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The Pipstrel Alpha Electro Trainer has an electric engine which weighs 11Kg.

How much would the engine of a comparable gasoline powered aircraft weigh ?

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  • $\begingroup$ You need to compare apples and apples... What does the engine and the batteries weigh, and compare that with a gas engine and fuel. $\endgroup$ – Ron Beyer Nov 5 '19 at 22:07
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    $\begingroup$ I'm not sure why this is a question, the Wikipedia article the OP linked to has the specifications for the gas powered Pipstrel Alpha, and fuel capacity. $\endgroup$ – Ron Beyer Nov 5 '19 at 22:23
  • $\begingroup$ What I've been able to discern from the electric paramotor business is that the power density of electric power per pound overall is roughly 1/3rd that of a gasoline engine. Good enough for lots of uses, but not quite there as a universal application. $\endgroup$ – John K Nov 5 '19 at 22:24
  • $\begingroup$ The electric motor may weigh only 11Kg but there are other weights that should be included in comparison to a piston engine. In addition to the batteries there is a liquid cooling system for the electric motor. This cooling system includes coolant, radiator, pump, controls, etc. that are not found on a conventional air cooled piston engine. $\endgroup$ – Mike Sowsun Nov 5 '19 at 23:55
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The Pipstrel Alpha Electro is an electric version of the Pipistrel Alpha Trainer which has a Rotax 912ul engine. The Rotax 912ul weighs 60kg.

For comparisons sake;

The Pipstrel Alpha Electro has a 11kg motor and 126kg of Lipo battery cells for a total of 137kg and about 1hr of flight time per charge.

The Pipistrel Alpha trainer has a 60kg engine and carries 35.5kg of fuel for a total of 95.5kg and 5-6hrs of flight time per tank.

flight time estimates are made assuming the planes are being used in a touch and go trainer role. At cruise speed flight times would be less.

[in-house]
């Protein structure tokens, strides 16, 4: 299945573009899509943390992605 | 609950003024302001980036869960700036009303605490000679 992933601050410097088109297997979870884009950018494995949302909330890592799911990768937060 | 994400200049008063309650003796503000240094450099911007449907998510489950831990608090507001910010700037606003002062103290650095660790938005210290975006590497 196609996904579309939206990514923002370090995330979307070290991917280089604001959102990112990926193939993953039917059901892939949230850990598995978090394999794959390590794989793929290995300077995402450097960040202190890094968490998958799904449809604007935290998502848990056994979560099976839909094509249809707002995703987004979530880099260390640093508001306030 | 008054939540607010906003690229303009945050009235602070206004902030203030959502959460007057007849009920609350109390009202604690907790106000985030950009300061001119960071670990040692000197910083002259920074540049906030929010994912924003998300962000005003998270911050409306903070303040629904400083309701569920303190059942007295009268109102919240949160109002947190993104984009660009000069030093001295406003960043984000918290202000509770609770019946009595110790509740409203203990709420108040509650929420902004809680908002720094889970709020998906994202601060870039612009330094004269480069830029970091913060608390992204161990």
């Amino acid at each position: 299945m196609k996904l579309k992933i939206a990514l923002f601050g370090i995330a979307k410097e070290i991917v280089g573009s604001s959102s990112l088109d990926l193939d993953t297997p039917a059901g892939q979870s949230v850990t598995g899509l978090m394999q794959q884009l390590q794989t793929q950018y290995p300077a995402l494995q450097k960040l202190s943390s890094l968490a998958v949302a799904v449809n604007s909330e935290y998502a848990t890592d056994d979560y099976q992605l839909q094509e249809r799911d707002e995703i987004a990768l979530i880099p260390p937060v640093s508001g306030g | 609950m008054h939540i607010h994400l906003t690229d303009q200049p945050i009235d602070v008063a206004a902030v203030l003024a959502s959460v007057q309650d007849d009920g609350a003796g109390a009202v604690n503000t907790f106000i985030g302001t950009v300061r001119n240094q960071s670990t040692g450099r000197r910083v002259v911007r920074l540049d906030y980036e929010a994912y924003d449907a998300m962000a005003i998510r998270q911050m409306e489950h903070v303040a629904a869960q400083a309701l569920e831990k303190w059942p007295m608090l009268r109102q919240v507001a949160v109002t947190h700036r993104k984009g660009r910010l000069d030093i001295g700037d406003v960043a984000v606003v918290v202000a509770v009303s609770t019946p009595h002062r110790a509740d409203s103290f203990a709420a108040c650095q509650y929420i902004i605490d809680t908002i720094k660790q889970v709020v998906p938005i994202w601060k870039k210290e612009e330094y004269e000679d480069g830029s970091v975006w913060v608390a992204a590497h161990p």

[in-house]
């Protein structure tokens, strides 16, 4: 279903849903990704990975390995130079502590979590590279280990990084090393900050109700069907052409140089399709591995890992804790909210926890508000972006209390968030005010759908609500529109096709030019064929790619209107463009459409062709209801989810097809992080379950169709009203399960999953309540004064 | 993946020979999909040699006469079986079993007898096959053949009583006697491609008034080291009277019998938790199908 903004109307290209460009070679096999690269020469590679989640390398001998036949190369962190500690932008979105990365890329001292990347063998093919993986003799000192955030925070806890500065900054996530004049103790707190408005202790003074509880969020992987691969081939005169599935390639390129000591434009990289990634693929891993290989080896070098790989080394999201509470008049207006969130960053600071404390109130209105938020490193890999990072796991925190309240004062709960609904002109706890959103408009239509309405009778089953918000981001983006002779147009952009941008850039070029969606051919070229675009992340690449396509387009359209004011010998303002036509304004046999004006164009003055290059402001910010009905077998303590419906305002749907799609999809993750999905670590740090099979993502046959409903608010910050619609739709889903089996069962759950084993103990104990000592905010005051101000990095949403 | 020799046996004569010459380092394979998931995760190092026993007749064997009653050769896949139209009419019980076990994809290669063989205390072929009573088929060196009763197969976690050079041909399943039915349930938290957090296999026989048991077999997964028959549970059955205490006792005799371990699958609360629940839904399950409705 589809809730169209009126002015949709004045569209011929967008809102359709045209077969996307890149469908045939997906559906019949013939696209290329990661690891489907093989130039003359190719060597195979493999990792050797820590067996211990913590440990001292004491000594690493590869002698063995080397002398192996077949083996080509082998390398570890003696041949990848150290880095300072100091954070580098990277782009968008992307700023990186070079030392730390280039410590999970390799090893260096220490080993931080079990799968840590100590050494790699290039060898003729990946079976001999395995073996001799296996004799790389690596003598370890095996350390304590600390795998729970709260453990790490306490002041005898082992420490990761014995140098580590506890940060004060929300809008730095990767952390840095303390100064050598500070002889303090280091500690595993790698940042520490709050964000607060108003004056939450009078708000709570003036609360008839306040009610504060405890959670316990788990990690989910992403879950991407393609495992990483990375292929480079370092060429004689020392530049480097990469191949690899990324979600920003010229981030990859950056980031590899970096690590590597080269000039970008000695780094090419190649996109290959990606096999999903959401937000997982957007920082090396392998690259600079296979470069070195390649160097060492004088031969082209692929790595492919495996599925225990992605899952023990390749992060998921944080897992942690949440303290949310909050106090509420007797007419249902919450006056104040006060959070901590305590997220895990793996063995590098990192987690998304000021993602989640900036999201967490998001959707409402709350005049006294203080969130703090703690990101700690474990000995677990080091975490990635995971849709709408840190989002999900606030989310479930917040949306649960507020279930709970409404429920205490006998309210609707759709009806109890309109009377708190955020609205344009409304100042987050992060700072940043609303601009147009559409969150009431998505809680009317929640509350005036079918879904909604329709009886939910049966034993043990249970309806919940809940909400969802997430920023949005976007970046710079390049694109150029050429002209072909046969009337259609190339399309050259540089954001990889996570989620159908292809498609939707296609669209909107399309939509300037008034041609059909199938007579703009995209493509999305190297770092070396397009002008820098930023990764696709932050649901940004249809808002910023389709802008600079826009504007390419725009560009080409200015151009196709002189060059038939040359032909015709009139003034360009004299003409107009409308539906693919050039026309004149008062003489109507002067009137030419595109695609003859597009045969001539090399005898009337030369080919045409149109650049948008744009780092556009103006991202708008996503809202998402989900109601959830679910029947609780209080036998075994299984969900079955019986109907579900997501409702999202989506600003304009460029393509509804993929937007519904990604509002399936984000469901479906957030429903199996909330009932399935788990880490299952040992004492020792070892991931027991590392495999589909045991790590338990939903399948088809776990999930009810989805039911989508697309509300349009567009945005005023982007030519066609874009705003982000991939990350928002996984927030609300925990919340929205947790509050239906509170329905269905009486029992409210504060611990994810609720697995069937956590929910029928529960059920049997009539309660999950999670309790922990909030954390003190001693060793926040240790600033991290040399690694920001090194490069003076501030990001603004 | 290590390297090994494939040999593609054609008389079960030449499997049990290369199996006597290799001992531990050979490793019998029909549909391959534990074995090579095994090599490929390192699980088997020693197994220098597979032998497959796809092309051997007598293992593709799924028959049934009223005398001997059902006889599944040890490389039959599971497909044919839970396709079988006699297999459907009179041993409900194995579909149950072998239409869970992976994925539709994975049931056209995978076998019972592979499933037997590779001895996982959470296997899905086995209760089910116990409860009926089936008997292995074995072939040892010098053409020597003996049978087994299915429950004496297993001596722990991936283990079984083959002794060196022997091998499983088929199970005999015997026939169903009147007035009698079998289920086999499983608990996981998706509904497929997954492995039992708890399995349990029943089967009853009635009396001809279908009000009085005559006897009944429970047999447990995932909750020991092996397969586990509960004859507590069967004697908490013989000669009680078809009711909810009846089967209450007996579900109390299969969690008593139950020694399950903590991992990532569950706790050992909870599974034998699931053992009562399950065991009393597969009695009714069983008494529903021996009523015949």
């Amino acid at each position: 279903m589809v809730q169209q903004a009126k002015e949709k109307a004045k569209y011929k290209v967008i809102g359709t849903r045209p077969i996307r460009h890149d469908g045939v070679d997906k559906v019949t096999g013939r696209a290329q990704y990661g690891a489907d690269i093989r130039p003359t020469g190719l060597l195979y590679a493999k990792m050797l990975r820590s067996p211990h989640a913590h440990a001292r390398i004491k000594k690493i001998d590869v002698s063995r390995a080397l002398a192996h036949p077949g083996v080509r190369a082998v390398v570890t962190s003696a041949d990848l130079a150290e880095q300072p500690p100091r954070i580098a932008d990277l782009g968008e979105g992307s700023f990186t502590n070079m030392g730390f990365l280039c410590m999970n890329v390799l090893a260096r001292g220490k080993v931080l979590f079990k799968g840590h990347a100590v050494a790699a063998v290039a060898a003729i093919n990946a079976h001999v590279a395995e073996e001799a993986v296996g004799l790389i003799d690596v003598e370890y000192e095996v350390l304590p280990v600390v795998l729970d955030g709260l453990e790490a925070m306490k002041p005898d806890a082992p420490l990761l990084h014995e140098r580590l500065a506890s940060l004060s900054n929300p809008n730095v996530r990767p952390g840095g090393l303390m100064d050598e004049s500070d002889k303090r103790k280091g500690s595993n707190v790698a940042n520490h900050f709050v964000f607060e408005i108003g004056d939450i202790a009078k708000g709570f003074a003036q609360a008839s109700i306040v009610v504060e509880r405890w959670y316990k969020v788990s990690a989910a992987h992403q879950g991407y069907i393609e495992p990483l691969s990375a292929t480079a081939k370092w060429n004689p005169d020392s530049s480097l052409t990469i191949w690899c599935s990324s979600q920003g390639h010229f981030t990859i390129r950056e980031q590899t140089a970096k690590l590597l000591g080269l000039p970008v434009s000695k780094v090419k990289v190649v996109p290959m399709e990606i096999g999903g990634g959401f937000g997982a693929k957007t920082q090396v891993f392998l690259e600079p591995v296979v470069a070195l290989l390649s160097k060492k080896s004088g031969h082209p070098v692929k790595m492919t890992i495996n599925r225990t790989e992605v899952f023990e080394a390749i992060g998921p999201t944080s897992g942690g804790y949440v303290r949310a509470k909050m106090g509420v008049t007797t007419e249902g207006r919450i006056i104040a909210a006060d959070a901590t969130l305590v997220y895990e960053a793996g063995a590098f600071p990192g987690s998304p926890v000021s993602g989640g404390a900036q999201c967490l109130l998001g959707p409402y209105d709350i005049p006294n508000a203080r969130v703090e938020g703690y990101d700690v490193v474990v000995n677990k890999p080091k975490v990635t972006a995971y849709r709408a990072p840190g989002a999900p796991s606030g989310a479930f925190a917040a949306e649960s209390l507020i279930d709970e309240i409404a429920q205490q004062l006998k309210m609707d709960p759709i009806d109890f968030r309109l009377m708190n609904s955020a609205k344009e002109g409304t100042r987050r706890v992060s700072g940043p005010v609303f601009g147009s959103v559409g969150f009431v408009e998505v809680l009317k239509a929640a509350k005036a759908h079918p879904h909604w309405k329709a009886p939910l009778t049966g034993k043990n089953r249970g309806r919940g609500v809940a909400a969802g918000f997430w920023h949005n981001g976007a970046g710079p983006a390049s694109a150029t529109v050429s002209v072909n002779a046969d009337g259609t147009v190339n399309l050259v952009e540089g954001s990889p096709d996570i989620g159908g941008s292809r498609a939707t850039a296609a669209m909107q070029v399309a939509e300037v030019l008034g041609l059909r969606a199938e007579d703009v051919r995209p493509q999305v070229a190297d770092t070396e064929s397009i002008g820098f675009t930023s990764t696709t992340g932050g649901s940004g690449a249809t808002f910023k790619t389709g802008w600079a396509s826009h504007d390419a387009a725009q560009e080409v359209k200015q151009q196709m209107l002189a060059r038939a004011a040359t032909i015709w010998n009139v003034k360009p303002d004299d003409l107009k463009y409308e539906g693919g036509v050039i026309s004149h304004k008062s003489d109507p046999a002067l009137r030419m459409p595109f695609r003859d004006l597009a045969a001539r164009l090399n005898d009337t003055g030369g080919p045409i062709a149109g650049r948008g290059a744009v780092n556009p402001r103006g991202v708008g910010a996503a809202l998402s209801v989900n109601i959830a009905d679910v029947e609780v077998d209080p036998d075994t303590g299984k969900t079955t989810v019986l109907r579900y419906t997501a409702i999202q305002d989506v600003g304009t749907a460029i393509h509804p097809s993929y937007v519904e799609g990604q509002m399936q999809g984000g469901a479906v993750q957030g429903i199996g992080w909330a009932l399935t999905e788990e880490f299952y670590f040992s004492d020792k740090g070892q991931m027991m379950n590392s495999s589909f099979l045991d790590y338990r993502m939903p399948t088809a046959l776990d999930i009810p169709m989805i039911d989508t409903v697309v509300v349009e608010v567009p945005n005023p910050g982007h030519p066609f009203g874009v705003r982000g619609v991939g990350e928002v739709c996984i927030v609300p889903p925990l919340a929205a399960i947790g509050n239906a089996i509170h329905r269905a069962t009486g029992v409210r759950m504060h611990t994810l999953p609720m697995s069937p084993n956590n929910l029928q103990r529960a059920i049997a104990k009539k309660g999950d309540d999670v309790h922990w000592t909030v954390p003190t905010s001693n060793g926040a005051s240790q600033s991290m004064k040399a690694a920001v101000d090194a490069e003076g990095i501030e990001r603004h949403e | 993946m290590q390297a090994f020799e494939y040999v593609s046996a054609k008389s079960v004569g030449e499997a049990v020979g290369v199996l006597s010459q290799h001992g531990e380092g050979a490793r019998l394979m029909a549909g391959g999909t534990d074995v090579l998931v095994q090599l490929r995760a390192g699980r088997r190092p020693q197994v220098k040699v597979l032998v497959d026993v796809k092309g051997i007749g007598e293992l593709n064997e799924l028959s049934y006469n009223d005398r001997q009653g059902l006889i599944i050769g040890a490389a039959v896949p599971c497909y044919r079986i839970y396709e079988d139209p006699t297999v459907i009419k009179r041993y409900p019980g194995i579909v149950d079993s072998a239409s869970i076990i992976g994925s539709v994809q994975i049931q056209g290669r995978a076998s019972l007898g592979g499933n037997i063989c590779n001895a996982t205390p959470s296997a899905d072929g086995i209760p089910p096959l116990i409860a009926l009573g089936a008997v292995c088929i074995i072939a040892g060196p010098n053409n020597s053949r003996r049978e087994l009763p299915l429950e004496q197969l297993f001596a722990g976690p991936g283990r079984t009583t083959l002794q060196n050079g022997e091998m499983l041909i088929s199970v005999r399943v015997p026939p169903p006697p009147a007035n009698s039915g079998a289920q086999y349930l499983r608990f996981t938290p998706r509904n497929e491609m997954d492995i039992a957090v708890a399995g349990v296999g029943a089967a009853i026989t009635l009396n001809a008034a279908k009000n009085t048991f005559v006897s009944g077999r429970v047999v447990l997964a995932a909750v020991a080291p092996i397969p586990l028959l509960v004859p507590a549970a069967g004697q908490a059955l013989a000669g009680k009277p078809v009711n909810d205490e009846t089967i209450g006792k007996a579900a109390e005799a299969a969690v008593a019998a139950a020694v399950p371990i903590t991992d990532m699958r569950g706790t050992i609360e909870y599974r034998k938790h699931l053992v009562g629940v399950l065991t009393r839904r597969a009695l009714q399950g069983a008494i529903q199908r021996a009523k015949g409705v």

EDIT for question in comments: The electric motor and Rotax engine both make 80hp. specs on the electric plane can be found here: https://www.aopa.org/news-and-media/all-news/2015/october/pilot/f_pipistrel and https://www.pipistrel-usa.com/alpha-electro/

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  • $\begingroup$ Much more comprehensive answer than mine, but you might need some references. $\endgroup$ – Noah Nov 5 '19 at 22:22
  • $\begingroup$ Not sure if this actually answer the "comparable" part of the question, i.e. is the electric motor 80HP? If not then the 60kg gas engine shouldn't be considered "comparable", even though it's used on a similar airplane. $\endgroup$ – user3528438 Nov 5 '19 at 22:54
  • $\begingroup$ @user3528438 The Siemens 60-kW/80-hp electric motor and the Rotax 912ul both make 80hp so it is very much "comparable". Specs can be found here: aopa.org/news-and-media/all-news/2015/october/pilot/f_pipistrel I'll edit my answer though. $\endgroup$ – Jayson Nov 5 '19 at 22:58
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Let me begin by saying I agree with the comment left by Ron, batteries are very heavy!

But to answer your question, Most medium sized trainers use a "360" engine built by either Lycoming or Continental.

A Lycoming O-360, an older, N/A engine fitted with a carburetor, weigh between 124.7kg and 137.4kg. Source.

Whereas when you "Kit Out" your Lycoming engine with a turbo and fuel injectors (TS-IO-360), they can weigh between 171.9kg and 184.6kg. Source.

If you're interested about what all the numbers and letters in an aircraft engine code mean, have a look at this Continental PDF documenting it all.

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  • $\begingroup$ The non-electric Pipstrel uses a Rotax 912UL, it would be better to compare it to that instead of a Lycoming or Continental. $\endgroup$ – Ron Beyer Nov 5 '19 at 22:22
  • $\begingroup$ Yeah, in retrospect I agree. I just know very little about the Rotax engines and thought it was best to share the knowledge I have rather than tell OP about something I'm not sure about. $\endgroup$ – Noah Nov 5 '19 at 22:29

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